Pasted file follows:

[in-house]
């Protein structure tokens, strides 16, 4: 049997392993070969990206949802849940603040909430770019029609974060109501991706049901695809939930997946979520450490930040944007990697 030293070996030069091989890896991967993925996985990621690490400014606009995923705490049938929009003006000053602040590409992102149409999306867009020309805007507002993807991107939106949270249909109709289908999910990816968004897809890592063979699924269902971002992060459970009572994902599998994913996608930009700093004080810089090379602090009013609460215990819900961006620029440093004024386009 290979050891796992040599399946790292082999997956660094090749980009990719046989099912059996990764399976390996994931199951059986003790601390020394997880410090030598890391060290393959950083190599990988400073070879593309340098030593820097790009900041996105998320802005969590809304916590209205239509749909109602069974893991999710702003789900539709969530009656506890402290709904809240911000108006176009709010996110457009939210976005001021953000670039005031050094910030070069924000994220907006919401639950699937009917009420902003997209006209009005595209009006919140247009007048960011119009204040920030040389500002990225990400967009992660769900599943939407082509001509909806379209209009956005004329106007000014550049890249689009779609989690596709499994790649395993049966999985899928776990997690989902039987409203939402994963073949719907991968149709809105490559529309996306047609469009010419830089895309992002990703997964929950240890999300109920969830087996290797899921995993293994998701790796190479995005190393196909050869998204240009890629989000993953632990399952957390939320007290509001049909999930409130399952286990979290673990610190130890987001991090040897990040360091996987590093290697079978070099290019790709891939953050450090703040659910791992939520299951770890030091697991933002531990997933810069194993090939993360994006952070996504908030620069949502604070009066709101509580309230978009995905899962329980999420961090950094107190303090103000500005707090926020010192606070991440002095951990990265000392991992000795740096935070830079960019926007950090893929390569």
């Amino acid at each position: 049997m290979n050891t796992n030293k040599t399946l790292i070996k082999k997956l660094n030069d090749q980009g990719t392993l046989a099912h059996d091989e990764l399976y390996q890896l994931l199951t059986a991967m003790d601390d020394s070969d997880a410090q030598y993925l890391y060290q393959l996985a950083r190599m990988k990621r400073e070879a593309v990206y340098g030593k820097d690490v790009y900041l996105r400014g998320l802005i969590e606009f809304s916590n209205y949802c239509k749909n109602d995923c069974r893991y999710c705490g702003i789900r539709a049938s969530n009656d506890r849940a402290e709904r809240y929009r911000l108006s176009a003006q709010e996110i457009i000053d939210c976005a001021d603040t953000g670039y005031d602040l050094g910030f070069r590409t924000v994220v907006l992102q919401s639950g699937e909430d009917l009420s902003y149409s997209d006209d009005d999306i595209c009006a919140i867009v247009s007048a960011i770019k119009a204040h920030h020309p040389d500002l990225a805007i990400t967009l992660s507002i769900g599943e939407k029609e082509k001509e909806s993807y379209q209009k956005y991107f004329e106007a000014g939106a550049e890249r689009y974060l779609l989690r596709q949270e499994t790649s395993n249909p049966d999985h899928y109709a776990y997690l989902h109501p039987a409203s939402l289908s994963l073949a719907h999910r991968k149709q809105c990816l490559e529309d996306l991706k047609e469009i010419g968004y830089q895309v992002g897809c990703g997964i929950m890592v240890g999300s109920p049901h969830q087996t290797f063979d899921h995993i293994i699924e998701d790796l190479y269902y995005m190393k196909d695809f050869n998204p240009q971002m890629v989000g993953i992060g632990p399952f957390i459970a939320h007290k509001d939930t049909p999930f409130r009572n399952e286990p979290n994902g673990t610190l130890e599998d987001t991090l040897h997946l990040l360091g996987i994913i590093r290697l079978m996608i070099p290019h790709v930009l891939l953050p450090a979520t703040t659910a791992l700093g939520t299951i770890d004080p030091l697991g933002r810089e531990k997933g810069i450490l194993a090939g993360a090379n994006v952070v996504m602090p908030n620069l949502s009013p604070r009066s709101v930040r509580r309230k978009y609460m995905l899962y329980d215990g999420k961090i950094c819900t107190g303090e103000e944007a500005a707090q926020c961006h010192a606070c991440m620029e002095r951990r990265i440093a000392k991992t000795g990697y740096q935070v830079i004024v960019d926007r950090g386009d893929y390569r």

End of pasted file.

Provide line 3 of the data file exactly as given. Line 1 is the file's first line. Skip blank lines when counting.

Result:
């Amino acid at each position: 049997m290979n050891t796992n030293k040599t399946l790292i070996k082999k997956l660094n030069d090749q980009g990719t392993l046989a099912h059996d091989e990764l399976y390996q890896l994931l199951t059986a991967m003790d601390d020394s070969d997880a410090q030598y993925l890391y060290q393959l996985a950083r190599m990988k990621r400073e070879a593309v990206y340098g030593k820097d690490v790009y900041l996105r400014g998320l802005i969590e606009f809304s916590n209205y949802c239509k749909n109602d995923c069974r893991y999710c705490g702003i789900r539709a049938s969530n009656d506890r849940a402290e709904r809240y929009r911000l108006s176009a003006q709010e996110i457009i000053d939210c976005a001021d603040t953000g670039y005031d602040l050094g910030f070069r590409t924000v994220v907006l992102q919401s639950g699937e909430d009917l009420s902003y149409s997209d006209d009005d999306i595209c009006a919140i867009v247009s007048a960011i770019k119009a204040h920030h020309p040389d500002l990225a805007i990400t967009l992660s507002i769900g599943e939407k029609e082509k001509e909806s993807y379209q209009k956005y991107f004329e106007a000014g939106a550049e890249r689009y974060l779609l989690r596709q949270e499994t790649s395993n249909p049966d999985h899928y109709a776990y997690l989902h109501p039987a409203s939402l289908s994963l073949a719907h999910r991968k149709q809105c990816l490559e529309d996306l991706k047609e469009i010419g968004y830089q895309v992002g897809c990703g997964i929950m890592v240890g999300s109920p049901h969830q087996t290797f063979d899921h995993i293994i699924e998701d790796l190479y269902y995005m190393k196909d695809f050869n998204p240009q971002m890629v989000g993953i992060g632990p399952f957390i459970a939320h007290k509001d939930t049909p999930f409130r009572n399952e286990p979290n994902g673990t610190l130890e599998d987001t991090l040897h997946l990040l360091g996987i994913i590093r290697l079978m996608i070099p290019h790709v930009l891939l953050p450090a979520t703040t659910a791992l700093g939520t299951i770890d004080p030091l697991g933002r810089e531990k997933g810069i450490l194993a090939g993360a090379n994006v952070v996504m602090p908030n620069l949502s009013p604070r009066s709101v930040r509580r309230k978009y609460m995905l899962y329980d215990g999420k961090i950094c819900t107190g303090e103000e944007a500005a707090q926020c961006h010192a606070c991440m620029e002095r951990r990265i440093a000392k991992t000795g990697y740096q935070v830079i004024v960019d926007r950090g386009d893929y390569r």